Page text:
It's kind of like the optical illusion pieces we see printed in magazines or newspapers every once in a while. Perhaps you have seen them. There is one where if you look at one way it appears to be a flower vase. If you look at differently you might see the face of a man in profile. Another one that is often printed is ducks in flight and fish. The ducks are moving left to right and the fish are moving right to left. What do you really see? 

Jesus is challenging the crowd to look beyond what he is doing to the meaning behind it. Jesus knows they are stuck on the miracle of the feeding. They wanted to make him an earthly king and that is not Jesus' mission. He has come to bring salvation. The salvation he is to bring can only be accomplished by the free offering of his life for all. The key to receiving eternal life is to believe in Jesus. Salvation is accomplished by his free offering which Jesus states comes from God. 

Now, this imagery should not be strange to them. They know the story of the Exodus. They know how God saved Israel from bondage and fed their ancestors in the wilderness with manna. They know that the manna was perishable. One could gather it, bake it, and eat it, but if it wasn't consumed in one day it was bad the next morning. Yet, God continued to provide for the people. 

Jesus is proclaiming to the crowd that he is the bread of life. What he has to offer is not perishable. Eternal life with God is not perishable. God has sent him to deliver this message by word and example. The example is not just the signs and the miracles. The example is Jesus himself. Signs and miracles only point to the source. The source of the signs and miracles is the key. Can they comprehend Jesus is that key?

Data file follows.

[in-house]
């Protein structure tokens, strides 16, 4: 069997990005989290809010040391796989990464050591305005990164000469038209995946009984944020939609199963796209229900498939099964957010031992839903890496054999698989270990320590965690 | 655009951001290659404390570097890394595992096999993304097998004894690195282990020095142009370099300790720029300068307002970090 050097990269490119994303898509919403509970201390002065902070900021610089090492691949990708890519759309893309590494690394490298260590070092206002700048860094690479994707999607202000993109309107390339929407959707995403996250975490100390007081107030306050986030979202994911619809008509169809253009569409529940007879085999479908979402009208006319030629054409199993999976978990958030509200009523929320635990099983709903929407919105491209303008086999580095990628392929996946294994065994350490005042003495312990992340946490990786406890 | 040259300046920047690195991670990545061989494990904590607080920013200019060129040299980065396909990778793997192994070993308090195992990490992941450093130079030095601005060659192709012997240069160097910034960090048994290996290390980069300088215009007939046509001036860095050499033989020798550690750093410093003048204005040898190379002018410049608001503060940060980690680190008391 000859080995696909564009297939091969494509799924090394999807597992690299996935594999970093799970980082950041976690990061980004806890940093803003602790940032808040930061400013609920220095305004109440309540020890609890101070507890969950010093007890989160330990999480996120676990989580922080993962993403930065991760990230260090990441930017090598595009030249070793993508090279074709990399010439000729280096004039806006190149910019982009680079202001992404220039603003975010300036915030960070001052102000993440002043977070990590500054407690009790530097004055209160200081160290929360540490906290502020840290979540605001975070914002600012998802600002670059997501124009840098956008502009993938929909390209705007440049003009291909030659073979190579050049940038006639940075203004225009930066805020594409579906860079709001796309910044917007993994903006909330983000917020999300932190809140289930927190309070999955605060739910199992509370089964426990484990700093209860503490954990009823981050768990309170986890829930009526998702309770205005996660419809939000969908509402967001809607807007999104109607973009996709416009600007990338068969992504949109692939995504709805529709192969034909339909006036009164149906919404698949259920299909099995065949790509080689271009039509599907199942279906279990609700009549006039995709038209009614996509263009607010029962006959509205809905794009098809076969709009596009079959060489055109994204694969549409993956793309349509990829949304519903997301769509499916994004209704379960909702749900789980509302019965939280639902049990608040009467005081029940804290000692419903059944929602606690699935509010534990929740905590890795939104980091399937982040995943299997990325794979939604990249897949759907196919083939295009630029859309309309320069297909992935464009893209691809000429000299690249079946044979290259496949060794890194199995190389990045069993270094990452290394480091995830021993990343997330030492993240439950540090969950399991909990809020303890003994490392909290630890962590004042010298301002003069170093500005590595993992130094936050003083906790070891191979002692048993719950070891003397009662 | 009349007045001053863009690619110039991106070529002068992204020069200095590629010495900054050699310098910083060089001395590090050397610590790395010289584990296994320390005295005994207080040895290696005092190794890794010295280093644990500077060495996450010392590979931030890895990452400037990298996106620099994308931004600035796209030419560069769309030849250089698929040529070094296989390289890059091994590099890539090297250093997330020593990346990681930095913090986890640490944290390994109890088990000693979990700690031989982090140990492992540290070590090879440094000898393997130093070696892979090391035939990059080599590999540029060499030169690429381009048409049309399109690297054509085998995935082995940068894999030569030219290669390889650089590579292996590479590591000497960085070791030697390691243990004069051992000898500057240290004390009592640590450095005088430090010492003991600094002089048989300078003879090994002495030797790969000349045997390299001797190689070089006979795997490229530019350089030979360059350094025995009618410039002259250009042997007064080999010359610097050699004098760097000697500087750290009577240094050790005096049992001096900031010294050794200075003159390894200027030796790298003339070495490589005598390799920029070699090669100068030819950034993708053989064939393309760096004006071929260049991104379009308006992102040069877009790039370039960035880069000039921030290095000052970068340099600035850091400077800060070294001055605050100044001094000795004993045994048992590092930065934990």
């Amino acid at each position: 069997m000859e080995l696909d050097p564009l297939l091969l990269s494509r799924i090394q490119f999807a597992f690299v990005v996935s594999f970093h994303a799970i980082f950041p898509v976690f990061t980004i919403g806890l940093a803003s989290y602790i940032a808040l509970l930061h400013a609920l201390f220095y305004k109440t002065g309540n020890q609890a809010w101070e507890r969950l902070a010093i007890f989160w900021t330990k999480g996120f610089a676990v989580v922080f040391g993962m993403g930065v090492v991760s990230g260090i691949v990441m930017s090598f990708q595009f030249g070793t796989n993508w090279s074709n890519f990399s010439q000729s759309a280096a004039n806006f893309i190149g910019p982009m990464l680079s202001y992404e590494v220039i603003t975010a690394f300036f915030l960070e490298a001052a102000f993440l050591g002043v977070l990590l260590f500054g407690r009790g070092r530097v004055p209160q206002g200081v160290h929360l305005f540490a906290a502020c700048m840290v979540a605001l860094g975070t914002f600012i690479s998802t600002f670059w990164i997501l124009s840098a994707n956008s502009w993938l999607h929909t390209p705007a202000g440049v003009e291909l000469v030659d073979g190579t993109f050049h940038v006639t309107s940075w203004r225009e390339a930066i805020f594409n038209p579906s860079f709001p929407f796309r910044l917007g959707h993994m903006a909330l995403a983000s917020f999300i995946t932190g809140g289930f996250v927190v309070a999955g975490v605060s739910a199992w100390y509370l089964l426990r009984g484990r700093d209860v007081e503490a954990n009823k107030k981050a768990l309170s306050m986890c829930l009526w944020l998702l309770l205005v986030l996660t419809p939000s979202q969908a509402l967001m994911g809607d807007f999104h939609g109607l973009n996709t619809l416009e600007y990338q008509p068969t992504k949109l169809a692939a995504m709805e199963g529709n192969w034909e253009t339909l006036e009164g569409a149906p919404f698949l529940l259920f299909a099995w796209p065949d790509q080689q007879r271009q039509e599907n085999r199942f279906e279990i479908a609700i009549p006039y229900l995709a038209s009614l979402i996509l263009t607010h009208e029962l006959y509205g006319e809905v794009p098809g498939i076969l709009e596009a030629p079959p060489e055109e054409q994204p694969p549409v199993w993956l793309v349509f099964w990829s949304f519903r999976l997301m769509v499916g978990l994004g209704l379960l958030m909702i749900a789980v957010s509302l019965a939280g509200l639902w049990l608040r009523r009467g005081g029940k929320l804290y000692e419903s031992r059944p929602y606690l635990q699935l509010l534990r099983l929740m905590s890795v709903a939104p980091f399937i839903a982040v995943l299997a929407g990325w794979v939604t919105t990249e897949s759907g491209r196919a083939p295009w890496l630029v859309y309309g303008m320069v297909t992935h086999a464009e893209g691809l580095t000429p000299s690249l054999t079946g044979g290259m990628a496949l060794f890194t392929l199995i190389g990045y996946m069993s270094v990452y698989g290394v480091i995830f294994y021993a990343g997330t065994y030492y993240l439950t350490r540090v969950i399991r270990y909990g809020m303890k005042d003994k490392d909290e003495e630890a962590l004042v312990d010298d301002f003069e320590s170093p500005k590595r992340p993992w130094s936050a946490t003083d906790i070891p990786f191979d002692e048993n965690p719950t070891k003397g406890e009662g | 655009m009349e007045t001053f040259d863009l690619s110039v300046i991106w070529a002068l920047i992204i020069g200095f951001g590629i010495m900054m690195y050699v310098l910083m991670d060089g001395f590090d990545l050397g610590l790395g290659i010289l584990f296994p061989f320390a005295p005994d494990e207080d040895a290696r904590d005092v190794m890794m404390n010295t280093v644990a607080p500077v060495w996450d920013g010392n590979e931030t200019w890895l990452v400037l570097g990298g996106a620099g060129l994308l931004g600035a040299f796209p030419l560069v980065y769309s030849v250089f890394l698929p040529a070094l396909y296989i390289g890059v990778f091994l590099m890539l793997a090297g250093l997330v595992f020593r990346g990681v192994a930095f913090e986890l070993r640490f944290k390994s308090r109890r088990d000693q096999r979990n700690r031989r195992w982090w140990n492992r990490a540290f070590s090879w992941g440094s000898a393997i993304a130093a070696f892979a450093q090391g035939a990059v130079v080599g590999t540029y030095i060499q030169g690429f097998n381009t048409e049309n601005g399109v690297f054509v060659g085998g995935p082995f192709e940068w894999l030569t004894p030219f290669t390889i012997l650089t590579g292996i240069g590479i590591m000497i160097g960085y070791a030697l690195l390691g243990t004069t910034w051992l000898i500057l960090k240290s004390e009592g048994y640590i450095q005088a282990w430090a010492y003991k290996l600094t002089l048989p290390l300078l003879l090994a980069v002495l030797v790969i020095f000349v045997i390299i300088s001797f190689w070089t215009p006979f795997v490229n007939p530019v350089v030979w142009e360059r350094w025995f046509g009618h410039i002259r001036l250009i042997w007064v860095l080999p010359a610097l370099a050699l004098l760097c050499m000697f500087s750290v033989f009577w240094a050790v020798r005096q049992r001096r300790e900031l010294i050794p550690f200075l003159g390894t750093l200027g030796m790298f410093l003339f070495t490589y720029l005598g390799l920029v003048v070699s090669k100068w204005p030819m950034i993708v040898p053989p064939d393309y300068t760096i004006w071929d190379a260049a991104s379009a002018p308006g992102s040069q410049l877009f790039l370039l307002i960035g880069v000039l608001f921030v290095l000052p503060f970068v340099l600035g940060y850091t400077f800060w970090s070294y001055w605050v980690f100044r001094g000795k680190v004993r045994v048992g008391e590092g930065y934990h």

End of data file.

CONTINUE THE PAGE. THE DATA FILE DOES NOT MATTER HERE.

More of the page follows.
The problem for the people of the crowd, and I am afraid it is our problem too, is that we focus on the here and now. The crowd focused on the bread and the fact that they were full. Who can blame them? Food and drink are important necessities of life. They were harder to get at that time. There wasn't a burger joint on every comer. They wanted that kind of response from God daily. If Jesus could provide then let's make him the king and he could give them what they want. 

And don't we often do the same thing today? God has surrounded us with incredible symbols of God's presence. The vastness of creation, the stars, the sun and the moon, attest to the expansive imagination of God. The plants, the fruits, the vegetables, the water, the land, give testimony to God's nurture and care. Our bodies are an incredible example of God's attention to the smallest detail. Think about just how much in our body has to work just right for us to see, or feel, or taste. Yet, do we recognize these symbols as God's presence or do we simply write them off with some scientific or knowledgeable explanation?

By far, the greatest miracle of God has been given through the Son. Jesus took the worst the world had to offer. Yet, on that third day, death became something not to fear. Eternal life with God became open through the Son just as the light poured into the empty tomb when the stone was rolled away. Jesus gave us a physical gift to recall all that God has done for us, the Eucharist. In this gift we are spiritually fed and filled. Here again, do we recognize Jesus as the bread of life or do we simply see him as another Jewish man claiming to be the Messiah? 

So, in a few minutes, we are coming forward to be fed. The miraculous feeding by Christ does continue in the Eucharist. For us, is it just a piece of bread and a sip of wine? If it is, then it is as perishable as the manna, and we definitely leave unfulfilled. However, if it is the Body of Christ, the bread of the world, then we acknowledge the presence of God in our lives in a deeper way. We understand the love of God in a fuller way. Our eyes are open to the miracle of God around us and within us. We are spiritually filled with hope and renewed in our faith. Perhaps we hear and begin to understand the final words of this reading from John. Christ says, "I am the living bread that comes down from heaven. Whoever eats this bread will live forever, and the bread that I will give for the life of the world is my flesh." To God almighty be the power and the glory. AMEN!